António Granjo

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António Granjo
António Granjo.JPG
Minister for Justice
In office
30 March 1919 – 29 June 1919
Prime Minister Domingos Pereira
Preceded by Francisco Manuel Couceiro da Costa
Succeeded by Artur Alberto Lopes Cardoso
Minister for Interior
(but did not take office)
In office
15 January 1920 – 15 January 1920
Prime Minister Francisco José Fernandes Costa
Preceded by Alfredo de Sá Cardoso
Succeeded by Alfredo de Sá Cardoso (reconducted)
77th Prime Minister of Portugal
(23rd of the Republic)
In office
19 July 1920 – 20 November 1920
President António José de Almeida
Preceded by António Maria da Silva
Succeeded by Álvaro de Castro
Minister for Agriculture
In office
19 July 1920 – 20 November 1920
Prime Minister Himself
Preceded by João Gonçalves
Succeeded by José Maria Álvares
Minister for Commerce
In office
23 May 1921 – 10 August 1921
Prime Minister Tomé de Barros Queirós
Preceded by António Joaquim Ferreira da Fonseca
Succeeded by Francisco José Fernandes Costa
82nd Prime Minister of Portugal
(28th of the Republic
In office
30 August 1921 – 19 October 1921
President António José de Almeida
Preceded by Tomé de Barros Queirós
Succeeded by Manuel Maria Coelho
Minister for Interior
In office
30 August 1921 – 19 October 1921
Prime Minister Himself
Preceded by Abel Hipólito
Succeeded by Manuel Maria Coelho
Personal details
Born (1881-12-27)27 December 1881
Chaves, Kingdom of Portugal
Died 19 October 1921(1921-10-19) (aged 39)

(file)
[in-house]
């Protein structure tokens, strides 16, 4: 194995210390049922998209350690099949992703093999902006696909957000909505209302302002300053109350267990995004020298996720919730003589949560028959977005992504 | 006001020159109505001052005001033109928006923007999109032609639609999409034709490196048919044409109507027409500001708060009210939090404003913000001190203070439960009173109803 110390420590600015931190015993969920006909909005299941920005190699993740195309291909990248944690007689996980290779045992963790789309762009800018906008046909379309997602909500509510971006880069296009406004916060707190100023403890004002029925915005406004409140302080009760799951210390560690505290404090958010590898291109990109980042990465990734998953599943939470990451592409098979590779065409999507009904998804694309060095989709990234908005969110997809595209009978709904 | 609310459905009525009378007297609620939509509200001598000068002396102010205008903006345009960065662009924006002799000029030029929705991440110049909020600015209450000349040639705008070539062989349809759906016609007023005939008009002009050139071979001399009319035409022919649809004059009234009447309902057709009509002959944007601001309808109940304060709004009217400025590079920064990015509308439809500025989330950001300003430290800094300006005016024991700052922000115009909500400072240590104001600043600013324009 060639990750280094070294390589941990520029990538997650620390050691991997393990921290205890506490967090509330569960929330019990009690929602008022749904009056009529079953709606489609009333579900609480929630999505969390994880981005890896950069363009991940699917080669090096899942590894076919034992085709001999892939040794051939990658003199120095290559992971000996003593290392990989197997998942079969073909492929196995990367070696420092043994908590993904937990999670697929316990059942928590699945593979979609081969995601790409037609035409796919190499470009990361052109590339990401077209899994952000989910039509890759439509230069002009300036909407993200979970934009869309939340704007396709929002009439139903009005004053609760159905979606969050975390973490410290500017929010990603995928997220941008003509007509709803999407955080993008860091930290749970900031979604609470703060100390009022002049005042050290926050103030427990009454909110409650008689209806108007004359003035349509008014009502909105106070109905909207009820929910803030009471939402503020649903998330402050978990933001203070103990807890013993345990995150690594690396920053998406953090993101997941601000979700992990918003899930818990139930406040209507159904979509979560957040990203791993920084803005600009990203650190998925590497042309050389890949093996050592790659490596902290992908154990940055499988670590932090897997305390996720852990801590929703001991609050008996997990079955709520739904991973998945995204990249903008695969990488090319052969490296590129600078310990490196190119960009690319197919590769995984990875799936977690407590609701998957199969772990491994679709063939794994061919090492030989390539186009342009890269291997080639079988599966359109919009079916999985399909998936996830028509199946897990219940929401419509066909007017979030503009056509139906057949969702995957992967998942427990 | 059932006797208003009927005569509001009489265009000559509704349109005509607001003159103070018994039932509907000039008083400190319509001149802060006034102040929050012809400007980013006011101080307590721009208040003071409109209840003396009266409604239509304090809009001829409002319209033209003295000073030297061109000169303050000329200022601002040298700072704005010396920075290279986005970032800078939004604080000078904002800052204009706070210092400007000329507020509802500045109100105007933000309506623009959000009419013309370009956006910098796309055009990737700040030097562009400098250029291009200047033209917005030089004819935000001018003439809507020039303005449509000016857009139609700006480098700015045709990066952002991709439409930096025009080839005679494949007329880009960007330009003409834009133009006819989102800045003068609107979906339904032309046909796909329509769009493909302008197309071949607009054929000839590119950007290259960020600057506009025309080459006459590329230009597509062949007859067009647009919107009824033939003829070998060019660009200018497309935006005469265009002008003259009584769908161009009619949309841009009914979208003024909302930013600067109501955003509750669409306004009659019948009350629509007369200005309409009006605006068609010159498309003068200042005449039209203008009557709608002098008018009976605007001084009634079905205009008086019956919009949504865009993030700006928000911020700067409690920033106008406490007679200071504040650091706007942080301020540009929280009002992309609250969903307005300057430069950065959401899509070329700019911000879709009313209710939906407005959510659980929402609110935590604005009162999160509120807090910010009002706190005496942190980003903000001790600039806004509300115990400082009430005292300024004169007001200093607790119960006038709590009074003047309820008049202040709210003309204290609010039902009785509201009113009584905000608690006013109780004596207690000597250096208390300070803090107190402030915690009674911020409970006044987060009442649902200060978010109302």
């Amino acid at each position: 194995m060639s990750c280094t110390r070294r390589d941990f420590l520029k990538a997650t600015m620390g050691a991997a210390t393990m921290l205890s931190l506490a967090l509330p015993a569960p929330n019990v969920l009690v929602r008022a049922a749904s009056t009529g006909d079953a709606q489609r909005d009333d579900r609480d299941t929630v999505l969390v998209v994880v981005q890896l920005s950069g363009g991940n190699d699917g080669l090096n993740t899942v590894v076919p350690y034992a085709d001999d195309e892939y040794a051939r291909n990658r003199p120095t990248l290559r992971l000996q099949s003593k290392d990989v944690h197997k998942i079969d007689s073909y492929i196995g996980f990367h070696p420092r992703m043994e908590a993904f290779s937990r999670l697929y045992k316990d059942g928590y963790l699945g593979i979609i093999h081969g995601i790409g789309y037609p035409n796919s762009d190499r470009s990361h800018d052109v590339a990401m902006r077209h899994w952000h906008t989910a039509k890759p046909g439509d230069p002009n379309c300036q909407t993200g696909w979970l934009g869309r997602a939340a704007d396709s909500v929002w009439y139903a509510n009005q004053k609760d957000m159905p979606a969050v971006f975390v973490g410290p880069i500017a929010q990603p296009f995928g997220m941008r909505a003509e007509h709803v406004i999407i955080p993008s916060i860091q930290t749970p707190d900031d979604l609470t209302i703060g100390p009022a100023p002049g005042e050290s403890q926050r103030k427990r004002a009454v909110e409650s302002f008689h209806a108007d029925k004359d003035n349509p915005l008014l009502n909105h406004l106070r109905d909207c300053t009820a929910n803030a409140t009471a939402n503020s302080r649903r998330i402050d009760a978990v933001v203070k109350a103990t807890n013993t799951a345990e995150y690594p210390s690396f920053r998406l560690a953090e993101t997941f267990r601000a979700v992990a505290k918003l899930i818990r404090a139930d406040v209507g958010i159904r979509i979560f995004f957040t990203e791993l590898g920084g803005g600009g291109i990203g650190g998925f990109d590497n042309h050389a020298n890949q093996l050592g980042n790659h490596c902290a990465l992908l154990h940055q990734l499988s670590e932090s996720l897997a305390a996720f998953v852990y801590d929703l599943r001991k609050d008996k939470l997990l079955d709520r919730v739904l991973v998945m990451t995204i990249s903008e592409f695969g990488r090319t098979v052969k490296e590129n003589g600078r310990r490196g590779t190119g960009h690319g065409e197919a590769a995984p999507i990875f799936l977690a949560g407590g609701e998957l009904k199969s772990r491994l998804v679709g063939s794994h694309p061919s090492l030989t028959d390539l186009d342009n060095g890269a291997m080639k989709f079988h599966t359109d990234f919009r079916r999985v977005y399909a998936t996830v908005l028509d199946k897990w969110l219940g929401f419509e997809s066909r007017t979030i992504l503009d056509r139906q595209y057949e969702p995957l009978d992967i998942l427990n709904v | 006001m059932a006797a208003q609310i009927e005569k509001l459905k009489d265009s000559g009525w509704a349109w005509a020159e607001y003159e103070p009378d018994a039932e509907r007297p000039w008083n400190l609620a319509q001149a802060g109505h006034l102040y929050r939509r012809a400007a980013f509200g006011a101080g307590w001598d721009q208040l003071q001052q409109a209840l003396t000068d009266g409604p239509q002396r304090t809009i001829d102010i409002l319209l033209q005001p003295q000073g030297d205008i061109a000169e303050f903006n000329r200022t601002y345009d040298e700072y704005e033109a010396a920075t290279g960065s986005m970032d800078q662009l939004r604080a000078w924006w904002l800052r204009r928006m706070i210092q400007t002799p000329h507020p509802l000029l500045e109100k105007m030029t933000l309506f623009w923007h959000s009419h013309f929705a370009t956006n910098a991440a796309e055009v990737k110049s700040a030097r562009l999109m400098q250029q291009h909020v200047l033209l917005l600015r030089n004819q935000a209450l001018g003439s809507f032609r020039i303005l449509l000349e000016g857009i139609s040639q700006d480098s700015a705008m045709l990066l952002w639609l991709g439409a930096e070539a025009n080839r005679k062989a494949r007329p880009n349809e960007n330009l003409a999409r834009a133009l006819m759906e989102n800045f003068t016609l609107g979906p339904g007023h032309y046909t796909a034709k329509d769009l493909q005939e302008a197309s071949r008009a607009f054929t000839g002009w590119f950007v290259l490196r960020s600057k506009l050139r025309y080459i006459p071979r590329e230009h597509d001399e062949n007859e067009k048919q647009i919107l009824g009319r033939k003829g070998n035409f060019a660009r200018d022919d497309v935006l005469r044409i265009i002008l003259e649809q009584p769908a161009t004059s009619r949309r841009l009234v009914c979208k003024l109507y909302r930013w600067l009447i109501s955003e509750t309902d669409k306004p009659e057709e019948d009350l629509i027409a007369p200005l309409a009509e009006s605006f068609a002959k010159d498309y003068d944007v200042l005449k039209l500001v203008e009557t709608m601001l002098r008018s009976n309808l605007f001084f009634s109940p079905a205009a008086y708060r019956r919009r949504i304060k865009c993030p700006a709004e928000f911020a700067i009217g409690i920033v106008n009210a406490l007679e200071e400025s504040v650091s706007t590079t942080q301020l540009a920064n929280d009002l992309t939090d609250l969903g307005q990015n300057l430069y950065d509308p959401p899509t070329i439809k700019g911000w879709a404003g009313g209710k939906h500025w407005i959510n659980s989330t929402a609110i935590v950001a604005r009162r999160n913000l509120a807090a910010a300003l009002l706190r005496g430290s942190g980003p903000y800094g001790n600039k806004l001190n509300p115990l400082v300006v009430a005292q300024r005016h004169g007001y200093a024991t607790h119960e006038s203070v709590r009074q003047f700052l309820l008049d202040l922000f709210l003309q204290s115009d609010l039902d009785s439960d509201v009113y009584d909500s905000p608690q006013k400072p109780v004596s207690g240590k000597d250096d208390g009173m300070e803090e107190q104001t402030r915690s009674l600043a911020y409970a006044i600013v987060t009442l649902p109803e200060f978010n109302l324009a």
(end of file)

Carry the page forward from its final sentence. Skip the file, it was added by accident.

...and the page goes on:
Lisbon, Portuguese Republic
Political party Evolutionist Party
later Republican Liberal Party)
Occupation Lawyer

António Joaquim Granjo (Chaves, 27 December 1881 – Lisbon, 19 October 1921; Portuguese pronunciation: [ɐ̃ˈtɔniu ˈɡɾɐ̃ʒu]) was a Portuguese lawyer and politician.

He was a republican from his youth, and was a member of the National Constituent Assembly, elected on 28 May 1911. He fought during Portuguese participation in World War I, and wrote a book about his experiences.

After President Sidónio Pais was shot dead, Granjo took action against the Monarchy of the North, an attempt to restore a royalist regime in the north of Portugal, in 1919. He was President of the Municipal Chamber of Chaves, from February to July 1919. He was elected, the same year, to the Chamber of Deputies, by the Evolutionist Party, later being a founder of its successor movement, the Republican Liberal Party. Minister of Justice during Domingos Pereira's coalition government, he served two brief terms as Prime Minister, the first time, from 19 July to 20 November 1920, in a liberal government. Afterwards he was nominated Prime Minister again, to take the place of another liberal, Tomé de Barros Queiroz, on 30 August 1921.

Granjo was assassinated, while in office, during the infamous "Noite Sangrenta", on 19 October 1921. The political affiliation of his murderers is still a matter of dispute. That same night, two other prominent republicans of moderately right-wing sympathies, Machado Santos (widely known as the founder of the republic) and Carlos da Maia, also lost their lives.

Preceded by
António Maria da Silva
Prime Minister of Portugal
(President of the Ministry)

1920
Succeeded by
Álvaro de Castro
Preceded by
Tomé de Barros Queirós
Prime Minister of Portugal
(President of the Ministry)

1921
Succeeded by
Manuel Maria Coelho